Tuberculosis (TB) is a curable infectious disease caused by the tubercle bacillus 'Mycobacterium tuberculosis' or 'M. tuberculosis'.
TB causes more deaths worldwide than any other single infectious disease and was declared a 'global emergency' by the World Health Organization in 1993. Nine million new cases of active TB and nearly two million deaths from TB, are estimated to occur around the world every year.
TB in Wales, and other industrialised nations, declined rapidly last century but never went away. Nearly all countries in the world are now affected by the global resurgence of TB driven primarily by poverty and poor access to health services, migration and HIV. However, TB remains rare in Wales and incidence has changed little in the last decade.
TB bacilli are slow growing and can survive in the body for many years in a dormant or inactive state whereby people are infected but show no signs of TB disease. When the bacillus is dividing people are said to have 'active TB'.
TB usually causes disease in the lungs (pulmonary), but can also affect other parts of the body (extra-pulmonary). Only the pulmonary form of TB disease is usually infectious. Transmission occurs through coughing of infectious droplets, and usually requires prolonged close contact with an infectious case. The most important part of controlling TB is identifying and treating those who already have the disease, to shorten their infection and to stop it being passed on to others.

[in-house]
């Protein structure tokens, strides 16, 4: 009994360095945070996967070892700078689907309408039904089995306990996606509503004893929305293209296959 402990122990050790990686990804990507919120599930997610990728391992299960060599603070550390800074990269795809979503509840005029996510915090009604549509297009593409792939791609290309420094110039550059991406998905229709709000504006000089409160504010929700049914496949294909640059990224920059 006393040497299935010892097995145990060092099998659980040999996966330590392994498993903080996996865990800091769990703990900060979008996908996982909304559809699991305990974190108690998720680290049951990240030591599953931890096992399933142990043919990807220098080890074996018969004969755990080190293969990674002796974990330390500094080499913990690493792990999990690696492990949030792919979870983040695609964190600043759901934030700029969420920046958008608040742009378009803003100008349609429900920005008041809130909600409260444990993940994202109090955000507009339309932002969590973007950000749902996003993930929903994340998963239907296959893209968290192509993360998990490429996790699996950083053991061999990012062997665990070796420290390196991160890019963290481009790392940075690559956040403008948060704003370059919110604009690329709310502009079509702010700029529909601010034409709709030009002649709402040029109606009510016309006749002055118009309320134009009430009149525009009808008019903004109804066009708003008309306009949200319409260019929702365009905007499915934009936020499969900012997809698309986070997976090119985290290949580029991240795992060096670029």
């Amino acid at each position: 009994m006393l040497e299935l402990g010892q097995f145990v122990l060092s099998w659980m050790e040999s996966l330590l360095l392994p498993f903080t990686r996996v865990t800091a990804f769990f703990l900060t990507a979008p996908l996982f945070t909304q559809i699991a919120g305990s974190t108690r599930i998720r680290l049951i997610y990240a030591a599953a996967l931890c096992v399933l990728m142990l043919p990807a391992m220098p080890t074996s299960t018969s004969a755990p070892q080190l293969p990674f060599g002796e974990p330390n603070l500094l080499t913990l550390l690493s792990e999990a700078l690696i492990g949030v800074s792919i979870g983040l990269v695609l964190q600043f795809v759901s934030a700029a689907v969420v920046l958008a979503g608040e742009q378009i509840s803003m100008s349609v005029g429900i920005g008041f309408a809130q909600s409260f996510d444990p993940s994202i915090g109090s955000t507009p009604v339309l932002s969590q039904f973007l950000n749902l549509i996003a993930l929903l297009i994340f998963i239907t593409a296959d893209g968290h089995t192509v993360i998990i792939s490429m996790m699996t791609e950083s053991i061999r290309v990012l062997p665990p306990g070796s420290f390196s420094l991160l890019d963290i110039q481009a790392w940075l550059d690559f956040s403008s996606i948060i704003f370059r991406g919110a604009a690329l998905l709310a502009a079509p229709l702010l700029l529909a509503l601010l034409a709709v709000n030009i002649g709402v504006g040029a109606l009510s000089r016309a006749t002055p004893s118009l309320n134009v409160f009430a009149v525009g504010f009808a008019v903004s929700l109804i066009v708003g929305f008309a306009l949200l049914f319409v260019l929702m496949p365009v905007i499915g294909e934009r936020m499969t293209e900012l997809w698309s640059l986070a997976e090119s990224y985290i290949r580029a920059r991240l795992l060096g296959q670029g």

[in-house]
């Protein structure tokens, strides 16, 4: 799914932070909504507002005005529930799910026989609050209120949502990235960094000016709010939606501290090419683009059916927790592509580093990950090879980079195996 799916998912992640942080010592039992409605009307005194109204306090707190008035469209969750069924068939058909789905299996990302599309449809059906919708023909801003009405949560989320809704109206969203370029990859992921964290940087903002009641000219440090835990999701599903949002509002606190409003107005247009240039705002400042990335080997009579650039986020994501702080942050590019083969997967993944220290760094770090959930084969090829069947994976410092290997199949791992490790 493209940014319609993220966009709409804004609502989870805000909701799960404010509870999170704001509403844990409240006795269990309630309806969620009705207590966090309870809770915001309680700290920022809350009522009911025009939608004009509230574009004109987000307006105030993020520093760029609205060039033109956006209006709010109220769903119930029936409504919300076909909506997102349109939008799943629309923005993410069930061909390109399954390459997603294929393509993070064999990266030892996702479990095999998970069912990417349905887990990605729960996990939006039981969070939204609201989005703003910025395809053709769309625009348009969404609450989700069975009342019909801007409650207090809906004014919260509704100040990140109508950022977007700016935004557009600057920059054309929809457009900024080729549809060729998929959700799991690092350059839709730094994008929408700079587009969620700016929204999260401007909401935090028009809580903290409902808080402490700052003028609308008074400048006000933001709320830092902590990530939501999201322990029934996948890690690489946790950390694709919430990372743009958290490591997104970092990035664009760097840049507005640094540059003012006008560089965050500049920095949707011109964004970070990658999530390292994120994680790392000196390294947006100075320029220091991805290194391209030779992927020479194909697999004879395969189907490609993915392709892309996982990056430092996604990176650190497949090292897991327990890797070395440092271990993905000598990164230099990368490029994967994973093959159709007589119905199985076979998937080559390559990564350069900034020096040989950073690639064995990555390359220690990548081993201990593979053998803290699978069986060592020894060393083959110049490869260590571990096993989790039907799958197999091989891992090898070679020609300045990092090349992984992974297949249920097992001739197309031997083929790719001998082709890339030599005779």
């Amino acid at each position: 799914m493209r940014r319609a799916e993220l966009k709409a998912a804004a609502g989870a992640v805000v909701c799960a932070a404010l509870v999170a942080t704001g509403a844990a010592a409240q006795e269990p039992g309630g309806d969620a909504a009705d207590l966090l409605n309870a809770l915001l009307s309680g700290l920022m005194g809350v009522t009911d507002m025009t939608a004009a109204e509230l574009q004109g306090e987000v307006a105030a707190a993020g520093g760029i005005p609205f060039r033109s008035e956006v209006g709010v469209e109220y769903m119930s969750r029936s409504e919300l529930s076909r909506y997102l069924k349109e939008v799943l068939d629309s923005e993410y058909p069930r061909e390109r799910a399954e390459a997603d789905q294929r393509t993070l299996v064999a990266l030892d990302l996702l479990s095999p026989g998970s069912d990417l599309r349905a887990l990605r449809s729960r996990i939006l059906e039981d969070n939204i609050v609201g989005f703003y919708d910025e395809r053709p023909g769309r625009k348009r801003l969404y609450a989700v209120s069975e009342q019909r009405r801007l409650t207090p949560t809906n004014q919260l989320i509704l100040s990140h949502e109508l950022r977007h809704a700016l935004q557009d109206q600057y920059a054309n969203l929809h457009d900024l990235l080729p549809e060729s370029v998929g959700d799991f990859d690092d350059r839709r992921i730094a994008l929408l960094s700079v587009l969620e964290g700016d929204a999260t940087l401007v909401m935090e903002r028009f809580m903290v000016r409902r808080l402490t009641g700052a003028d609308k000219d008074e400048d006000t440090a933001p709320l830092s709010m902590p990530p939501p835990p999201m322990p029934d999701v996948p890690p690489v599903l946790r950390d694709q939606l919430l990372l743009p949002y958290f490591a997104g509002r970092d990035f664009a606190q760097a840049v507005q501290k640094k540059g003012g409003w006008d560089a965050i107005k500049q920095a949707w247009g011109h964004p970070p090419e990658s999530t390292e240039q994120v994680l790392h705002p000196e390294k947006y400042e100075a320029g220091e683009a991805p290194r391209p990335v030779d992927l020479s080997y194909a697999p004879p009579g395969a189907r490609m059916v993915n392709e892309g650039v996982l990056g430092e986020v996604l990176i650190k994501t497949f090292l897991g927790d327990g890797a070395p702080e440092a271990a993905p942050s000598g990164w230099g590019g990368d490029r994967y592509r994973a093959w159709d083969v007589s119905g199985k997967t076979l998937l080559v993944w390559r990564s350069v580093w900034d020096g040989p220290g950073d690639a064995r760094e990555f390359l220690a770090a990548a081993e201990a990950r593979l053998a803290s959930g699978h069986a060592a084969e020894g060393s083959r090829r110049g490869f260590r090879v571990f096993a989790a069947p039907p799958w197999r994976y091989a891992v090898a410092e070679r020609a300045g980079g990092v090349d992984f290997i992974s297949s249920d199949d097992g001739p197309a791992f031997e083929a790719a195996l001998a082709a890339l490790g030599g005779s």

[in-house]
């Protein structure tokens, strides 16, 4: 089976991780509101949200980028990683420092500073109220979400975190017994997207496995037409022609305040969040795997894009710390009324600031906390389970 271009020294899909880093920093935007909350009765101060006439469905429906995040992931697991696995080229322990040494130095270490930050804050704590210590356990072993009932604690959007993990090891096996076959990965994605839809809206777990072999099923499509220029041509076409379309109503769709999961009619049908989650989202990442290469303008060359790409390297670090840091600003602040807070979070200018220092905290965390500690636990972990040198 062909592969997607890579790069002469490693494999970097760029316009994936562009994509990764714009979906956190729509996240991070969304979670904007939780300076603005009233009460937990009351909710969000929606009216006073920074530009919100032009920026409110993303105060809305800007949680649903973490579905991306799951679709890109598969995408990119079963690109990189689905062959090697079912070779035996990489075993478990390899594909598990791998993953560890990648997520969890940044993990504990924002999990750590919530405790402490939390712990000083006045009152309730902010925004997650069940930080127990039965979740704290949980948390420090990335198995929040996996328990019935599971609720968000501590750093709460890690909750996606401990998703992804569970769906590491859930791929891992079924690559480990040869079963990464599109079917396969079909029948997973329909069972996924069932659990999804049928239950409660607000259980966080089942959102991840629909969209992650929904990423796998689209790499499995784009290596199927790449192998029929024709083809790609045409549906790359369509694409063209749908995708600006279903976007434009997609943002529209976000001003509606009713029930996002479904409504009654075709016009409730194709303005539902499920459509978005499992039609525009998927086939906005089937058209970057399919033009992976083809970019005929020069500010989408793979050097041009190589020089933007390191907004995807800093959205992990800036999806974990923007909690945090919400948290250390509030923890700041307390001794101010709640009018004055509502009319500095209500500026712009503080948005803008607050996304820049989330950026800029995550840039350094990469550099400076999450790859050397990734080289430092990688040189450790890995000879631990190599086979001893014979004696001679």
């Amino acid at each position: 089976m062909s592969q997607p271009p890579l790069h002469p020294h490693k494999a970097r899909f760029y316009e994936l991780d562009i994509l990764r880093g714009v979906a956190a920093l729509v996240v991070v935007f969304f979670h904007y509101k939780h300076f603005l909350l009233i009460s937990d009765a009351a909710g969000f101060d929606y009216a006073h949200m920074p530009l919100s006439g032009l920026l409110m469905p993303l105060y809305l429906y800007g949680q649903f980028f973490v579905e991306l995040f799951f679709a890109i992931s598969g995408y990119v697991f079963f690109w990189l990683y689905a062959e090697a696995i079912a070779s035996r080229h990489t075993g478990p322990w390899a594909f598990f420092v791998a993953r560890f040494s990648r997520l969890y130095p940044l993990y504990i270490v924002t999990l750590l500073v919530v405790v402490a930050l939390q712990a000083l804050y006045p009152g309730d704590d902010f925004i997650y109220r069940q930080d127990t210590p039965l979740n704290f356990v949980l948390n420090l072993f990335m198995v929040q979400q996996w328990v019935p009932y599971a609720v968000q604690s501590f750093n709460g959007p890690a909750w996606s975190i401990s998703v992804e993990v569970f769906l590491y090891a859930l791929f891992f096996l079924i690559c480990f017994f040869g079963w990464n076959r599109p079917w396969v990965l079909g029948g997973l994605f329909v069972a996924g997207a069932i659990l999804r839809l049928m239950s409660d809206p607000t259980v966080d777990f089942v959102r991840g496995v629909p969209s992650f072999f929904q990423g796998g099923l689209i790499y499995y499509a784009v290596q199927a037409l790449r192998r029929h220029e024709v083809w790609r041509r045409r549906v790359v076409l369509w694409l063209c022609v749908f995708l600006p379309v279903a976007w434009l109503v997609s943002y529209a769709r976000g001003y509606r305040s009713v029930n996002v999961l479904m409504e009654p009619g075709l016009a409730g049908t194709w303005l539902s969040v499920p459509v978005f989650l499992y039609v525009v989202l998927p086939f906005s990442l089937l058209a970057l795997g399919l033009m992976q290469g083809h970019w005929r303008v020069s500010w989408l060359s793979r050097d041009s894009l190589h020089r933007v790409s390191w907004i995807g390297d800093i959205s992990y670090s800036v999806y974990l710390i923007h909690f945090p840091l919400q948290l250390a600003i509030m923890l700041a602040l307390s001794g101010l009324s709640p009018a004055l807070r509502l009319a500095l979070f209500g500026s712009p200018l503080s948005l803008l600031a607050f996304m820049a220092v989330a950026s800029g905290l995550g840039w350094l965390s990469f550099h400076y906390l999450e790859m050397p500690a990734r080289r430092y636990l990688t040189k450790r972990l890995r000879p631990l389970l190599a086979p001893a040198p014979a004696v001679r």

Cure is usually by treatment with a combination of specific antibiotics which must be taken for at least six months. Resistance to these drugs is an increasing problem worldwide, most particularly in developing countries, due to inadequate treatment. This makes TB much harder to treat. Multi-drug resistant TB (MDR-TB) describes TB strains that are resistant to two of the main drugs used for treatment. Extensively drug resistant TB (XDR-TB), where TB strains are resistant to many other drugs used for treatment, is now recognised. In 2010 MDR-TB accounted for only 1.3% of UK cases with an even a smaller proportion of these being classed as XDR-TB.
TB in humans can also occasionally be caused by another bacterium, Mycobacterium bovis, which is particularly associated with infection in cattle and is usually transmitted to humans through contaminated milk.
However,the current risk posed by M. bovis to human health in the UK is considered negligible due to effective controls through milk pasteurisation and tuberculin screening of herds to identify infected animals. More information about M. bovis including surveillance data for Wales is available from the webpage: Mycobacterium bovis (Bovine TB)
Information about treatment and prevention of tuberculosis is available from the main Public Health Wales website by following the link: http://www.wales.nhs.uk/sitesplus/888/page/43877
More information about TB is also available from the following websites:
Enhanced Tuberculosis Surveillance commenced on 1 January 1999 in England and Wales, and the following year in Northern Ireland, with the aim of continually providing detailed and comparable information on the epidemiology of tuberculosis and specifically to enable more precise estimates of trends in tuberculosis incidence in subgroups of the population.
The minimum dataset includes notification details, demographic, clinical and microbiological information on all cases of tuberculosis in Wales reported by clinicians to local health protection teams, then via Public Health Wales CDSC to the HPA in Colindale.
Enhanced Tuberculosis Surveillance provides an annual corrected analysis of reports by age, sex, ethnic group, country of birth, site of disease and region.
The latest surveillance report for Wales, published in February 2012, is available from the link: Enhanced TB Surveillance Annual Report for Wales: Data to end of 2011 [Pdf, 450Kb]
All previous reports for Wales are available from the link: Enhanced TB Surveillance Annual Reports for Wales